Traditional Folk Dance Refers to all kinds of dances that are passed on from one generation to another and that is often linked to an ethnic group's traditional' ceremonies. In Cambodia, traditional dances mostly involve animism and express beliefs in the supernatural. When people have problems thought to have been caused by supernatural or spirits, they offer lively dances to appease them.
Robam Kngork Pailin (Pailin Peacock Dance) is a long-standing legacy from the Kola ethnic group, who live in the region of Pailin in the west of Cambodia. The dance relates to a Pailinian legend about a magic peacock who goes to preach to the King. The lively dance is about commemorating this peacock which is a symbol of happiness. The dance imitates the peacock with lively colors of beautiful wings and suggests a courting scene between a peacock and a peahen. The dance is said to bring happiness and prosperity to villagers and is often performed during the New Year and ritual ceremonies in times of drought to pray for rain.
It is believed shadow leather originated in Cambodia probably in the pre-Angkor period. Based on the evidence, for example, the stone inscription (K.155) at Kuk Roka, Kompong Thom from the pre-Angkor period, which describes woman puppeteers in a performance using figures in a ceremony invoking Sarasvati, the goddess of learning and the arts. This confirms the use of small puppet images in religious ceremonies. Based on this inscription, we believe that Khmer puppets originated in the pre-Angkor period (9th Century).
Chapei Dang Veng (A Cambodian two-stringed, long-necked guitar) is used in Arak and Pleng Ka orchestras. Moreover, it is also performed solo instruments accompaniment of poetry, narrated folk stories, vocal duets of an argumentative style and riddle telling. Due to this special feature of the instrument which has brought it great popularity from early times right up to today and its music has been delighted by the Khmer people for many generations.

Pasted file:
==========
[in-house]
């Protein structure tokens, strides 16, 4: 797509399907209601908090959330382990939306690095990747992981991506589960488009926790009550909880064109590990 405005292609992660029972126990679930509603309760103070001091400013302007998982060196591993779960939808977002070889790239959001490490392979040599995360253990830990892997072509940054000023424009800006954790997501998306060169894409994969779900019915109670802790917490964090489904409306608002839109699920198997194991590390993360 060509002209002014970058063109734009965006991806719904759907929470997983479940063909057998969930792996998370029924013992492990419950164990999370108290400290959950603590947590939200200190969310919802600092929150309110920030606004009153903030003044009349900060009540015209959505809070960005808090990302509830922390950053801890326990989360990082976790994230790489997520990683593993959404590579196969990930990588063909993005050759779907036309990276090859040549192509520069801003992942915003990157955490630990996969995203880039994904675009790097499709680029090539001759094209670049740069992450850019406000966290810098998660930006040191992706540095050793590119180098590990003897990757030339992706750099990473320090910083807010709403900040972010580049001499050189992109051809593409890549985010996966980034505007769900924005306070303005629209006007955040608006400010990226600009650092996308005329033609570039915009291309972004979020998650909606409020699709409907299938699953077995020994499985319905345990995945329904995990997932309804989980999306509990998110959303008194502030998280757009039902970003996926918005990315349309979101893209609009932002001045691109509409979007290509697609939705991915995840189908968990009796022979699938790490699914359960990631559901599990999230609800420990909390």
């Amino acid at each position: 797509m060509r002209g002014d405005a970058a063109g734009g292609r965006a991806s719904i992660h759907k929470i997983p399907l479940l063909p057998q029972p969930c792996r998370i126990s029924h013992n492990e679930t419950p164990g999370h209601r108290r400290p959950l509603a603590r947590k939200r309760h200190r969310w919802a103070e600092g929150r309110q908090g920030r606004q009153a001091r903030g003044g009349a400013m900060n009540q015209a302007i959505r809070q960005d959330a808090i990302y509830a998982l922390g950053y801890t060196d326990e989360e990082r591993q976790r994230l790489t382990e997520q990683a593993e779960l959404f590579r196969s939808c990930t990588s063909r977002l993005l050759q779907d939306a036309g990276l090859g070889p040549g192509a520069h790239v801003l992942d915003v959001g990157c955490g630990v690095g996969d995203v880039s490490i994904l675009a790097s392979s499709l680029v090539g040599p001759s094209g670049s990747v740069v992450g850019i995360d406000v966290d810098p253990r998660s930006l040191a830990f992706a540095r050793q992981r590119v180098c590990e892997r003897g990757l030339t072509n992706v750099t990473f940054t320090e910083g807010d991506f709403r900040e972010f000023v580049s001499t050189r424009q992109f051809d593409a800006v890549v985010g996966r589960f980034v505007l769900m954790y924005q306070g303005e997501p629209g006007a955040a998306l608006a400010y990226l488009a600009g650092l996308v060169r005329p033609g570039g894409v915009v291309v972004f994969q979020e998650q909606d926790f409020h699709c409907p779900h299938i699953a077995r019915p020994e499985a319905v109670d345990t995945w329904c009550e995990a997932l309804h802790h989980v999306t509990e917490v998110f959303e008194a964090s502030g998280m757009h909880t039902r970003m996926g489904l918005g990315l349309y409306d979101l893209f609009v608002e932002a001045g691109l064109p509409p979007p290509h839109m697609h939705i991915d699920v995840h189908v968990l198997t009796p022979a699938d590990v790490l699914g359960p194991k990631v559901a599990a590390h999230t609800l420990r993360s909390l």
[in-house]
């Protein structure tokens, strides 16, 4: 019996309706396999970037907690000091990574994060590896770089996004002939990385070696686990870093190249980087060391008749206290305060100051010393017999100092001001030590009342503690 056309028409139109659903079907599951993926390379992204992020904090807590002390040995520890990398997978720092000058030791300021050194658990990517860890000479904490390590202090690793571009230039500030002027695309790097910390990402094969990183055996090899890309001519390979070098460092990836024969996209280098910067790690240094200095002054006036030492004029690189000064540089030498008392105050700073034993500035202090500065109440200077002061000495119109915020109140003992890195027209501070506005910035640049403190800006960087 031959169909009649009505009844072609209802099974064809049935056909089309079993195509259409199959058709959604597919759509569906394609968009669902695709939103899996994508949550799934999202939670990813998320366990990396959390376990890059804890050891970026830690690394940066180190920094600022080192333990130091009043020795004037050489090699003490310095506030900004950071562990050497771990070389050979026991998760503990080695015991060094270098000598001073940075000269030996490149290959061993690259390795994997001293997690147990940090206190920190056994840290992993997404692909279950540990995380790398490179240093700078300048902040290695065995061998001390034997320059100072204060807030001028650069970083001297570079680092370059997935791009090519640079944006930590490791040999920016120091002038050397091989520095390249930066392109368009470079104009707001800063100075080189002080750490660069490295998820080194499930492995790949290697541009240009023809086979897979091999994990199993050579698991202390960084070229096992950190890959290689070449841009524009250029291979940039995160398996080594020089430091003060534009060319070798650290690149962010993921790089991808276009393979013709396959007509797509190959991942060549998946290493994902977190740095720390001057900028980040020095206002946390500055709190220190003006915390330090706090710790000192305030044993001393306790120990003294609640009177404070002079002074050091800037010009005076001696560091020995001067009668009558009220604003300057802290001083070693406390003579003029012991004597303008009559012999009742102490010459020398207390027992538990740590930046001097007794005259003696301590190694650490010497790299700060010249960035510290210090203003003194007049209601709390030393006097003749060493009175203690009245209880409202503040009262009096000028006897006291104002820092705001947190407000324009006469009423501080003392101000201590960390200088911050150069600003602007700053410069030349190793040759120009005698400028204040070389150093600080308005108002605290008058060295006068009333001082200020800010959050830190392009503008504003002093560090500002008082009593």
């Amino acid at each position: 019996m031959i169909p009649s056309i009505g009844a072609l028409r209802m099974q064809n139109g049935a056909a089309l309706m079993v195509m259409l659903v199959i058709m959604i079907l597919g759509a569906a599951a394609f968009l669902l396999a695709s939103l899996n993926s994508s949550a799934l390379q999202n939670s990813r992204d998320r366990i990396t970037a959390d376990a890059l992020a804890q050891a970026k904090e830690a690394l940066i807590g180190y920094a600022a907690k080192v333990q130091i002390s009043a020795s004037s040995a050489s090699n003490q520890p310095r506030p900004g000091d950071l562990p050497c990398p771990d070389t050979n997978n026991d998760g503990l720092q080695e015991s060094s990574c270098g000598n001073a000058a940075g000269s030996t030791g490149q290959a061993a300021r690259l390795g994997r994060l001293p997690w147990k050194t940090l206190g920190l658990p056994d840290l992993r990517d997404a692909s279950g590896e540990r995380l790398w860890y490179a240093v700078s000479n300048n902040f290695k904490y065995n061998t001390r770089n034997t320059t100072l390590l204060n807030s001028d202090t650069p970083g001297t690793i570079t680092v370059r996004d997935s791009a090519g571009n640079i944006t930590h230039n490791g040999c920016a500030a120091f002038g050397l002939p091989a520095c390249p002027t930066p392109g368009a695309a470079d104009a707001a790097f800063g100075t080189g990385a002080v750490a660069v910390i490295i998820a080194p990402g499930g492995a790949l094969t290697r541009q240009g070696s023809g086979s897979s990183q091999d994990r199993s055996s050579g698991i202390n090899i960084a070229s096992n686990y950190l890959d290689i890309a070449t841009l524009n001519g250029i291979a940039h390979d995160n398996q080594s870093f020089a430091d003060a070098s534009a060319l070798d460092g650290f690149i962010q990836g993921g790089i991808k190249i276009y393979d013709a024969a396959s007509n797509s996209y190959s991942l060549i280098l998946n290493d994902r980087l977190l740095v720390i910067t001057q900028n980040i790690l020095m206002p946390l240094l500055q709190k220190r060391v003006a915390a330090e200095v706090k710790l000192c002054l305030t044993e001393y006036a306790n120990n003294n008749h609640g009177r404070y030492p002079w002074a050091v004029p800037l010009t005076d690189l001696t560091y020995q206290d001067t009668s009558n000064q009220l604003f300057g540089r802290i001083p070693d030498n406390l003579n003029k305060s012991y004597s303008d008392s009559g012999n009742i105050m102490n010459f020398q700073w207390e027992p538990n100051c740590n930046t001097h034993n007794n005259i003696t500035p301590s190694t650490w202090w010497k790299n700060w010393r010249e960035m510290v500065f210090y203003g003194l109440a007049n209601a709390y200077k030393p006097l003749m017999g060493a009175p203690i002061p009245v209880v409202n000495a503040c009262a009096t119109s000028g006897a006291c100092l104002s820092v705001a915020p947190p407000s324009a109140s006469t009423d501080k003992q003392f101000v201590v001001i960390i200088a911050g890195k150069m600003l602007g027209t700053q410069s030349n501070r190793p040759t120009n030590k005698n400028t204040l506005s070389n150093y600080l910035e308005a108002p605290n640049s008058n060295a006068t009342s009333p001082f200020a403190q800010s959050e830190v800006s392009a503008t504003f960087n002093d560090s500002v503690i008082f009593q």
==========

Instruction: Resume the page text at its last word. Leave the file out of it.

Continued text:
The Sampeah is a Cambodian traditionally greeting style or way of showing respect. While performing the salutation or mutual recognition “Sampeah”, people have to raise both hands, places our palms together in the lotus-like fashion while bowing slightly. The word often spoken with the Sampeah when greeting to somebody is Chumreap Suor, while Chumreap Lea is spoken when saying goodbye.
Rice Paper in Cambodian is made in Battambang province located northwest of Cambodia. The province is known for the rice bowl of the Kingsom; therefore, the supply of rice is enough for the making of rice paper. Natives of Battambang cook the rice paper by using the steamer which is traditionally made of Cambodian buffalo skin while now villagers only use clothes steamer, where the rice bran is flattering over boiling water. The hard buffalo skin which helps to protect the small grains of rice from getting burned.
Cambodia is a country which is full of culture and rich in civilization in Southeast Asia. Besides the cultural heritage, ancient temples, and traditional arts, there are intangible cultural heritages everywhere in Cambodia, this country there are also many different traditional intangible cultural heritage of their Khmer ancestors.
Tugging rituals and games in the rice-farming cultures of East Asia and Southeast Asia are enacted among communities to ensure abundant harvests and prosperity. They promote social solidarity, provide entertainment and mark the start of a new agricultural cycle. Many tugging rituals and games also have profound religious significance.
Traditionally, Num Ansom or Khmer sticky rice cake is a traditional cake that Cambodians make during the big celebrations of the year such as Khmer New Year and Pchum Ben Day (Ancestor Day). During this time, most families in the countryside of Cambodia will make Num Ansorm as offering to the monks and their ancestors, as well as being a special gift for relatives or friends from the city coming to visit. If you have ever wondered how the Khmer sticky rice cake is prepared, read on to find out.